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FBI Protests VOIP Approach

Light Reading
News Analysis
Light Reading
1/9/2004
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This one should provide conspiracy theorists with some good fodder: The Federal Communications Commission (FCC) and the FBI are in the early stages of a clash on VOIP regulation.

The FCC has made its position clear, indicating that it would like to avoid over-regulating the VOIP industry where possible. The FBI however, has other ideas. According to a submission to the FCC, it would like to see VOIP classed as a telecommunications service and regulated as such, no question about it (see FCC's Powell: Let VOIP Be).

The FBI voiced its position in comments filed jointly with the Justice Department to the FCC. At its VOIP Forum last month, the FCC invited anyone with an interest in VOIP to submit comments and suggestions on how VOIP services might be regulated. The FCC has received over 60 separate submissions from corporations, government agencies, and individuals commenting on its highly anticipated VOIP Order. For a complete list of the submissions click here.

There are many reasons why the feds are concerned about VOIP, but most of all they want to retain the ability to tap phone conversations in investigations. Internet-based phone calls can be encrypted, making them much harder to be tapped than traditional circuit-switched calls.

The Justice Department and the FBI are concerned that VOIP services are being used by criminals and terrorists as a secure form of communications. Traditional telephone companies must adhere to the 1994 Communications Assistance for Law Enforcement Act (CALEA) by making their networks wiretap friendly. But since VOIP providers exist in a regulatory gray area, CALEA does not, so far, apply to these services. The FBI is actively lobbying the FCC to make this happen.

The Justice Department and FBI submission states: “As a matter of public policy, CALEA is vital to national security, law enforcement, and public safety. Such a critically important statute should not be left to mere voluntary efforts.”

The document continues: “VOIP providers may unintentionally benefit from half-hearted CALEA implementation because terrorists, spies, and criminals typically flock to the modes of communication most likely to evade lawful electronic surveillance. Therefore, the Commission must adopt VOIP-specific CALEA rules that are rigorous enough to ensure that this does not occur.”

The FCC says it takes all submissions seriously and will review what the Justice Department has to say. “Obviously, when we are dealing with national security issues they will be studied for their implications,” says Michael Balmoris, an FCC spokesman.

The FBI isn’t stopping at the FCC. It’s also working closely with hardware manufacturers to make their products surveillance friendly. MetaSwitch and Cisco Systems Inc. (Nasdaq: CSCO) have developed backdoor technology in their VOIP products that enables the FBI to eavesdrop at will.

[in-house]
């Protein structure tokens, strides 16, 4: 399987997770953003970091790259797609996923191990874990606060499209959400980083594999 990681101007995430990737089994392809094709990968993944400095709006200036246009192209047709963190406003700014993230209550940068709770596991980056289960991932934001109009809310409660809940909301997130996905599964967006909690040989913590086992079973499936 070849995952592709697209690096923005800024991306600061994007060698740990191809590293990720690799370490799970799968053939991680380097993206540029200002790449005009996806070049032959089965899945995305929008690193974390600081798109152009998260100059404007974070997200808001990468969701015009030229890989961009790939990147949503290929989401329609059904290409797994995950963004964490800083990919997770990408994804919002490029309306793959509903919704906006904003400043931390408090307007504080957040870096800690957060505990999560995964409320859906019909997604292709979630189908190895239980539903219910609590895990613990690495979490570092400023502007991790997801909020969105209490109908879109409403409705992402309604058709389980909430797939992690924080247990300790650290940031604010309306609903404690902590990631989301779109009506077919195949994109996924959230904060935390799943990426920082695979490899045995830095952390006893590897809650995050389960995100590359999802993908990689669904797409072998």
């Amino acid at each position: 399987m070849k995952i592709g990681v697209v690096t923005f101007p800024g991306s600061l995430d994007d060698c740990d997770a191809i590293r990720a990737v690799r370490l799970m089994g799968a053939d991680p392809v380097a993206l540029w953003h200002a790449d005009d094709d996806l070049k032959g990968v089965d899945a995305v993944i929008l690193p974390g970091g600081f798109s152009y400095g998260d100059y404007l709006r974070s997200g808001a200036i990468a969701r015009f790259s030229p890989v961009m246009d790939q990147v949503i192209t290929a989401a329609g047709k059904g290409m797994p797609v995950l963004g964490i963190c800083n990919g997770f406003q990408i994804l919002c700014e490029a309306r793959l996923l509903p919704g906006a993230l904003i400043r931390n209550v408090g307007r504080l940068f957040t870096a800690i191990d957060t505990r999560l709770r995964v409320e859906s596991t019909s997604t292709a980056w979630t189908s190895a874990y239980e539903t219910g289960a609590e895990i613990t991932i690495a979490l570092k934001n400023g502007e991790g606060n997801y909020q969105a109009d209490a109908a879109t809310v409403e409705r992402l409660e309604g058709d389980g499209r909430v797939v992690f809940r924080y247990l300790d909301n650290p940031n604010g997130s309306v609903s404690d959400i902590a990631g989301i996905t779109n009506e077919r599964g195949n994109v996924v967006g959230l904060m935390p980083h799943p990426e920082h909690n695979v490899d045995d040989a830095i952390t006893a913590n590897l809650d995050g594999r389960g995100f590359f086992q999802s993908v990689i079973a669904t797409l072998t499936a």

CALEA regulation for VOIP is just around the corner, reckons Andy Randall, general manager at Metaswitch. “As soon as they find a criminal using one of these networks to evade existing CALEA rules that’s all the ammo they need," he says.

Jim Harper, founder of Privacilla.org, a privacy advocacy Website says that’s not what is happening. “The law enforcement cart is coming before the civil society horse. The communications infrastructure is being created with eavesdropping in mind before there is any evidence of it, plus with VOIP it won’t work anyway as the criminals will use offshore VOIP or open source VOIP, rather than Vonage or any of the major carriers.”

That said, the Justice Department is one of the best lobbying organizations in country and agencies like the FCC will take them very seriously, Harper says.

The latest Light Reading Insider takes a look at the FCC VOIP Order among other issues, and indicates that firm decisions won't be coming any time soon. “Insiders argue that the issue is too complex for resolution in 2004 and that the FCC historically doesn’t undertake major policy initiatives in a presidential election year,” the report says. For a closer look on the FCC regulatory environment in 2004 click here.

— Jo Maitland, Senior Editor, Light Reading

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sevenbrooks
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sevenbrooks,
User Rank: Light Beer
12/5/2012 | 2:43:31 AM
re: FBI Protests VOIP Approach

There are two inacuracies in the story.

First regarding VoIP and CALEA, there is a form of CALEA called Packet CALEA that is in fact required to be supported. The date for required support keeps moving, but the latest is this month. The issue is there is no effective mechanism to support it.

Which leads to the second inaccuracy.

The privacy advocate misunderstands how CALEA works in the TDM network. The tap is placed at the first switching point for the Access Line. This today is the Class 5 switch. If one is going to make VoIP CALEA work it must be tapped at the edge of the Access Line. This could be done in places like a DSLAM or BRAS but would have to occur before the voice hits the Internet. This is one of the issues with Packet CALEA is that (essentially) all facilities would have to be watchable so that a line carrying VoIP did not bypass a local CALEA access point.

seven
sevenbrooks
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sevenbrooks,
User Rank: Light Beer
12/5/2012 | 2:43:30 AM
re: FBI Protests VOIP Approach

From the FCC website. There are whole areas on CALEA.


THE WIRELINE COMPETITION AND WIRELESS TELECOMMUNICATIONS
BUREAUS ANNOUNCE A REVISED SCHEDULE FOR CONSIDERATION OF PENDING PACKET MODE CALEA SECTION 107(C) PETITIONS AND RELATED ISSUES

CC Docket No. 97-213


In this Public Notice, the Wireline Competition Bureau (WCB) and Wireless Telecommunications Bureau (WTB) extend, until January 30, 2004 unless superseded by a final determination on the merits of individual petitions, the current November 19, 2003 preliminary extension granted to wireline and wireless carriers who filed for extensions of packet-mode surveillance capability requirements imposed pursuant to section 103 of the Communications Assistance for Law Enforcement Act (CALEA), 47 U.S.C. -º 1002.

seven
beltway_light
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beltway_light,